3 out of 5 Droomla for The Beyonders

Posted Jul 21 2011, 1:10 pm in

July’s pick for Book Hungry is World Without Heroes: The Beyonders, by Brandon Mull.

What It’s About

This is from Goodreads: “Jason Walker has often wished his life could be a bit less predictable–until a routine day at the zoo ends with Jason suddenly transporting from the hippo tank to a place unlike anything he’s ever seen. In the past, the people of Lyrian welcomed visitors from the Beyond, but attitudes have changed since the wizard emperor Maldor rose to power. The brave resistors who opposed the emperor have been bought off or broken, leaving a realm where fear and suspicion prevail.

In his search for a way home, Jason meets Rachel, who was also mysteriously drawn to Lyrian from our world. With the help of a few scattered rebels, Jason and Rachel become entangled in a quest to piece together the word of power that can destroy the emperor, and learn that their best hope to find a way home will be to save this world without heroes.”

What I Thought

Okay, I get the whole ‘quest’ thing. But it seemed forced that Jason, a 13-year-old kid, never seemed the least bit frightened by the world he fell into, the dangers of the quest itself, or that the last person who tried using this magic word on the emperor failed miserably. I just never believed the characters were real.

This book is first in a new series aimed for middle grades and while I’d like to blame the fact that I am no longer in middle grade as the reason for my failure to connect with this story, I can’t. I did engage on a very deep level with Harry Potter.

What Went Wrong For Me

The first chapters opened well. We are introduced to Jason and his friends and Jason’s normal, mundane life. I might have enjoyed the story more if one of his friends fell down the hippo with him, but only Jason fell into the Lyrian world. I wondered why and not only was that never answered, it wasn’t even truly referenced – like Harry’s scar, and later, the prophecy. In HP, we always had a sense that there was something special about Harry, first as The Boy Who Lived, and later, as the Chosen One. That teaser was missing here and I was further perplexed when Jason later meets Rachel, another “Beyonder” sucked into Lyrian. Why these two? What is so special about them? I don’t know.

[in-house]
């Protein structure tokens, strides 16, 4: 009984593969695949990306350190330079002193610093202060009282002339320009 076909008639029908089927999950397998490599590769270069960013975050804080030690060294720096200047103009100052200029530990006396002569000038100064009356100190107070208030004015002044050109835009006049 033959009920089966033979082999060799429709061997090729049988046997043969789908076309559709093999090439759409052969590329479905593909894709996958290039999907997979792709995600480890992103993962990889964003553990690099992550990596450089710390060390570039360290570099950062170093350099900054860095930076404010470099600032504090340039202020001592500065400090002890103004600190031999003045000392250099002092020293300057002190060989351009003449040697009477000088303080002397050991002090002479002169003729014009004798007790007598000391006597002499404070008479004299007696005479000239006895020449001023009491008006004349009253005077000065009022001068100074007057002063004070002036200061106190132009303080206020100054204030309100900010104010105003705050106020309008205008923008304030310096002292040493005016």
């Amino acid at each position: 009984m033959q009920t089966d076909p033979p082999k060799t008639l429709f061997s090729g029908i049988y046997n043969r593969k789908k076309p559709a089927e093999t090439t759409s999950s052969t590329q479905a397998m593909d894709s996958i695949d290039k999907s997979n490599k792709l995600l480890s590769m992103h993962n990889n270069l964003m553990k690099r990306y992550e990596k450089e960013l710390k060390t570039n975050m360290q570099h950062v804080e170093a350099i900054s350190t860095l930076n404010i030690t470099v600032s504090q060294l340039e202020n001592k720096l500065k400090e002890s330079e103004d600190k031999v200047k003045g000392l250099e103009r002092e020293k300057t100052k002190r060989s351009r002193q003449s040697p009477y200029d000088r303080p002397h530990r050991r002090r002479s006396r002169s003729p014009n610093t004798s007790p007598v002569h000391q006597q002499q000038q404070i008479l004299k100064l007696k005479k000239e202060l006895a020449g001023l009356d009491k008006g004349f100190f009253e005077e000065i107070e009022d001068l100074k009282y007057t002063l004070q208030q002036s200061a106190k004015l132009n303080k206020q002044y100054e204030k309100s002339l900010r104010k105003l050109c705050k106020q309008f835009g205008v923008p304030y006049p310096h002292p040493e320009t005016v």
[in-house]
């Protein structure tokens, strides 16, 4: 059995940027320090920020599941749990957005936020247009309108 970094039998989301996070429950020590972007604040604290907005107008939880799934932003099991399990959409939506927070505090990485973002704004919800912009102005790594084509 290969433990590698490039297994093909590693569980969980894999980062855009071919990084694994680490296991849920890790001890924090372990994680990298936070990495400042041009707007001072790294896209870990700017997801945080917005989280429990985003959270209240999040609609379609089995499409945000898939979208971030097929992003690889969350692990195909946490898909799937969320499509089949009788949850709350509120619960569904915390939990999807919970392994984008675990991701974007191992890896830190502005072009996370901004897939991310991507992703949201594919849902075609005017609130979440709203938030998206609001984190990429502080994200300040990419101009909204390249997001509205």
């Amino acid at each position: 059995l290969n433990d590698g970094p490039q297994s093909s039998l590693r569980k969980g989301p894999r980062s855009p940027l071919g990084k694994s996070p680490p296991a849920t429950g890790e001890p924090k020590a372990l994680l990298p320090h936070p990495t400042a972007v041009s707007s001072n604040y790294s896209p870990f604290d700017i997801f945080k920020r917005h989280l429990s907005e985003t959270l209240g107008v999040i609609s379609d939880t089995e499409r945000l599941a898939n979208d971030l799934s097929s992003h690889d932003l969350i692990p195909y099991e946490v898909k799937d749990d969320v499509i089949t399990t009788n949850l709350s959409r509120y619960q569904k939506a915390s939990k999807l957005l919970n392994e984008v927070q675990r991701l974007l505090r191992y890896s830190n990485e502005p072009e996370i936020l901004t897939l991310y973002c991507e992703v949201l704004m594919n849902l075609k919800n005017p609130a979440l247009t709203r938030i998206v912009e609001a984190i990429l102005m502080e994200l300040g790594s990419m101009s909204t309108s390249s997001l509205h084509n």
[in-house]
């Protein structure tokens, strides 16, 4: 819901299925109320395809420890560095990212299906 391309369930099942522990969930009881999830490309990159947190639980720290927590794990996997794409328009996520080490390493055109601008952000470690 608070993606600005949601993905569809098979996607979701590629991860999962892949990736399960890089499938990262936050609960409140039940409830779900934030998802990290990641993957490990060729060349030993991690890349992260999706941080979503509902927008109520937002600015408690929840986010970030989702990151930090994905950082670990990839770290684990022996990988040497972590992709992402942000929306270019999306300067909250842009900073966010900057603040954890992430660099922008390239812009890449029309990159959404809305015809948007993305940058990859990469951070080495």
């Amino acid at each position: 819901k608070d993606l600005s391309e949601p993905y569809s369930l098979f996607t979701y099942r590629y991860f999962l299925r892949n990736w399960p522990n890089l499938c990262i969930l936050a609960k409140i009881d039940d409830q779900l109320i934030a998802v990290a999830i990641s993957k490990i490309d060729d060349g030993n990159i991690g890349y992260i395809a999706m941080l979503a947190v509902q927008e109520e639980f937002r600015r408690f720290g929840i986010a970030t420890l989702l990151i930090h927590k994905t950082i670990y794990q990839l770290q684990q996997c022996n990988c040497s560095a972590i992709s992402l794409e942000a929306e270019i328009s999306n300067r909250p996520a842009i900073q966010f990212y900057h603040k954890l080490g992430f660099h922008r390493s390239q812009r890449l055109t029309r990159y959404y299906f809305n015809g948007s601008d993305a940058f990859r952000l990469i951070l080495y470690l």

Another issue for me was the humor. Jason is a wise-cracking kid and that’s great. But the wise-cracks were simply dropped on the page with little inner monologue to connect them to what Jason was actually feeling. I read Hatchet years ago and that story is still bouncing around in my mind because its protagonist always let us feel his fear and hopelessness. There is a scene in a cave where the hero tries to start a fire and cannot. In his frustration, “Brian” flings his hatchet where it clatters against the cave wall, sending up a shower of sparks. I, as the reader, felt monumental relief along with Brian because I’d also been able to feel his fear, his coldness, and his anxiety.

What Was Great

Each chapter in World Without Heroes is another step on the quest to find the Word and – hopefully – his way back to his own world. The world itself isn’t so different; just older, more medieval. But the characters Jason meets are rich and unique like people who can remove limbs and heads at will, or people who can grown new bodies when their current one dies. Jason’s adventures were more fun than they were frightening, which is great for the children comprising the target audience.

Overall, I’d give it three out of five droomla – that’s the currency used in the Lyrian world.

Have you read this book? What did you think? If you’re still considering it, please read the other Book Hungry reviews. Follow the links on the right. 



2 responses to “3 out of 5 Droomla for The Beyonders”

  1. abby says:

    i like how you gave your overall opinion and then broke down the reasons why you didn’t like it. i agreed with all of your reasons for not loving the book, but most especially why the humor fell flat.

    a teacher once told me that the humor has to come from the story. the humor does NOT come from the story in THE BEYONDERS, but rather, from what the author supposes is funny, and for me, that’s why i didn’t laugh. the lines didn’t resonate.

    great review!

  2. ha! I made a Harry Potter reference in my review too. Great minds think alike, huh?

    I’m not finished with it yet, but soon…i hope…maybe